Donna Fyffe reflects on this everyday awareness, this living as a mystic, by asking "What if?"

"What if the work of women religious is to create deeper insight; reframe what is; see reality differently; generate greater consciousness; go to people's blind spots and uncover values, beliefs, the Christ within?"

What if our work is one of integrity, being in the place of mystery and grace, so that we can influence social transformation and co-create with God what is needed for these times?

"What if" is at the heart of our questions.

5 years ago, on the 25th anniversary of the martyrdom of the 4 North American churchwomen, my parish in Queens, New York, invited Peter Keogh, the nephew of Maryknoll Sister Maura Clarke, to come and speak to us. He shared some of what his family had seen when they visited El Salvador not long after Maura's death in 1980. Much of her story I had heard before, but one piece was both new and consoling for me:

She didn't know the answers. She was struggling with the questions.

Peter told us that the days leading up to her death were full of questions for Maura. She had spent many years in Nicaragua where she fell in love with the Nicaraguan people. She had only recently come to El Salvador and she was trying to find her place and her purpose and the deeper meaning of her being there.

When Maura's family visited the little room where she had lived, it was almost completely barren, just a bed, a desk. But they did find one personal item in her room: the prayer of Thomas Merton which we prayed earlier this evening. In her struggle and her doubt, Maura prayed this prayer every day as a way of living the questions:

"I have no idea where I am going. I do not see the road ahead of me. I cannot know for certain where it will end..."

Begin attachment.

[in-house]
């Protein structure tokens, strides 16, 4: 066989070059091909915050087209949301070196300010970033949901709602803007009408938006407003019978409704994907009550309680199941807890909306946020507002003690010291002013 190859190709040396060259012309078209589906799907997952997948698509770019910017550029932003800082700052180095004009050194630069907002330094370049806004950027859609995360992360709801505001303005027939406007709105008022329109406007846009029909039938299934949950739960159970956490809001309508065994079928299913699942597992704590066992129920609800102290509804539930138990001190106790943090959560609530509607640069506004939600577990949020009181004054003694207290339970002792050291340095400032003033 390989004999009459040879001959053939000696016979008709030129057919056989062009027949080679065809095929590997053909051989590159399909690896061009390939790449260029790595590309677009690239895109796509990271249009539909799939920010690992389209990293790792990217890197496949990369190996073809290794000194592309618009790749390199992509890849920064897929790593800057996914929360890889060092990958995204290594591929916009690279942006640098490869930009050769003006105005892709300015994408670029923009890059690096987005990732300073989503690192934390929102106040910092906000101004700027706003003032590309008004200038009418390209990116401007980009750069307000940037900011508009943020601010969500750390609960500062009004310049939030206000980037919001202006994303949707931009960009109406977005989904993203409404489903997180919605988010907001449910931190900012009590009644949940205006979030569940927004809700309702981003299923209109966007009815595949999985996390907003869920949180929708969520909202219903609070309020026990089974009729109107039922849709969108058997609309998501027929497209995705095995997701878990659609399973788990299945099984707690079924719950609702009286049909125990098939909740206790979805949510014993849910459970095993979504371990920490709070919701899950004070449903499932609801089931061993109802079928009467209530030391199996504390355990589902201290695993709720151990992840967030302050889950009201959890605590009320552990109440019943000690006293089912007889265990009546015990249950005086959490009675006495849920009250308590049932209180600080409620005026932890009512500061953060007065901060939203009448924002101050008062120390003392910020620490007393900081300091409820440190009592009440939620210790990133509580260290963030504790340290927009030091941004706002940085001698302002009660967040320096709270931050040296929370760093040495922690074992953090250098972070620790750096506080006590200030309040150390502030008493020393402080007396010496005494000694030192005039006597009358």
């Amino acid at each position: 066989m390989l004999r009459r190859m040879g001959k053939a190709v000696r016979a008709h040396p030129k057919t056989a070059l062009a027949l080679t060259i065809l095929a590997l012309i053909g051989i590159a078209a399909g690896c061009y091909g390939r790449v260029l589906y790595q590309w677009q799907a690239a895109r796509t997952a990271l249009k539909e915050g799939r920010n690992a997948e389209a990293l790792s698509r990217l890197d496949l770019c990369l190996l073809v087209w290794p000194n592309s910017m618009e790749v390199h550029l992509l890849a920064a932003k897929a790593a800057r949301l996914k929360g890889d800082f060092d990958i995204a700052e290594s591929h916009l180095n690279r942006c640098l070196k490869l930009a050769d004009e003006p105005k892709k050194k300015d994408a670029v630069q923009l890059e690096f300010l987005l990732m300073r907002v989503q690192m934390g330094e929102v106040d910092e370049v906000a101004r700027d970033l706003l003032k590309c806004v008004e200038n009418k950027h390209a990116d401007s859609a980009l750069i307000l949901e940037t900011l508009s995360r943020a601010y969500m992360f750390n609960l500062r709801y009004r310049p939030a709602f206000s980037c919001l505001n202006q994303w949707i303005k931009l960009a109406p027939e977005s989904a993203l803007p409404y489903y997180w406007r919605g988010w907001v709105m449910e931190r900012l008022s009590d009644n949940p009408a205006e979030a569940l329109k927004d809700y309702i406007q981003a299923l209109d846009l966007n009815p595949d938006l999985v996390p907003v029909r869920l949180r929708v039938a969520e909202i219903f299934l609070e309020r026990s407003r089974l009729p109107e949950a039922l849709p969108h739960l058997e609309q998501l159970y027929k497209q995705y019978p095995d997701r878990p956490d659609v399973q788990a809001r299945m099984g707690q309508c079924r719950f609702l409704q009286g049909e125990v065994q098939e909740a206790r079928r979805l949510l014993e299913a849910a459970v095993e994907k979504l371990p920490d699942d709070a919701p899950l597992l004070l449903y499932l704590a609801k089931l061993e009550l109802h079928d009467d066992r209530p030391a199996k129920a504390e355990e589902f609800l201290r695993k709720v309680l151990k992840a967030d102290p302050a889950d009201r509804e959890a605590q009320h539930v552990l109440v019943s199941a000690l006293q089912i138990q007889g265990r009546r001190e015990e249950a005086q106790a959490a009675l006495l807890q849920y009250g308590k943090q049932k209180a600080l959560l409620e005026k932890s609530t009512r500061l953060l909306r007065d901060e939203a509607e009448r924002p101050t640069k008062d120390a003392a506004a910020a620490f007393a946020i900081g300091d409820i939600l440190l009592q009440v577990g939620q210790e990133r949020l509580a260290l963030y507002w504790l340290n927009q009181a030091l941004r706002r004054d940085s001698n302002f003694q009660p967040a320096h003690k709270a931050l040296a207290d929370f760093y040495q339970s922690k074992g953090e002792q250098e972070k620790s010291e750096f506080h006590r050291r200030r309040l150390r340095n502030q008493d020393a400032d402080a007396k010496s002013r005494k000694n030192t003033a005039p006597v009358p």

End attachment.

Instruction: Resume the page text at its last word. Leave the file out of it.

"But I will trust you always though I may seem to be lost and in the shadow of death. I will not fear, for you are ever with me..."

When we hear the story of Maura's courageous choice to remain in El Salvador despite the increasing violence and threat of harm to her, we sometimes forget that she was first of all human and struggling with the same big questions that we are:

How do the choices I make today/we make today affect persons who are in need in our time?

Like John the Baptist, like Maura Clarke, like all the holy ones who have gone before us, who walk beside us, and who live beyond us, we are all at times longing for confirmation: that our lives have meaning, that our choices have moved us in the right direction, that in the ordinary day-to-day as well as the big stuff, we are on the right track and pleasing to God.

Our questions are a reminder that each day we are creating "the future we want by the decisions we make and the actions we take." (Donna Fyffe). Our questions invite us to live as mystics, to weave through each day an awareness of our relationship to God, our neighbor, ourselves. We believe that it is only in standing together, rooted in God and the gospel, that we can courageously commit ourselves to live these questions, for they are our entry point into the joys, hopes, griefs, and anxieties of the people of this world.

How do the choices I make today/we make today affect persons who are in need in our time?

What choices must we make as we live out our commitment to God and God's people?

We remember Jesus' reply to the disciples of John the Baptist:

"Go and tell John what you see and hear!"

Let this be said of us, that we have dared to ask the questions and live the questions

So that, to paraphrase Jesus' response to John,

the blind can someday see the faces of their loved ones;

people with limited mobility can one day dance;

those who have lived in a world that ignores and dismisses them will have their voices heard;

those bent over by oppression and injustice can once again stand up straight.

We dare to ask these questions so that we can accompany our loving God in bringing hope and promise and saving grace to our longing, waiting and wounded world.

May it be so!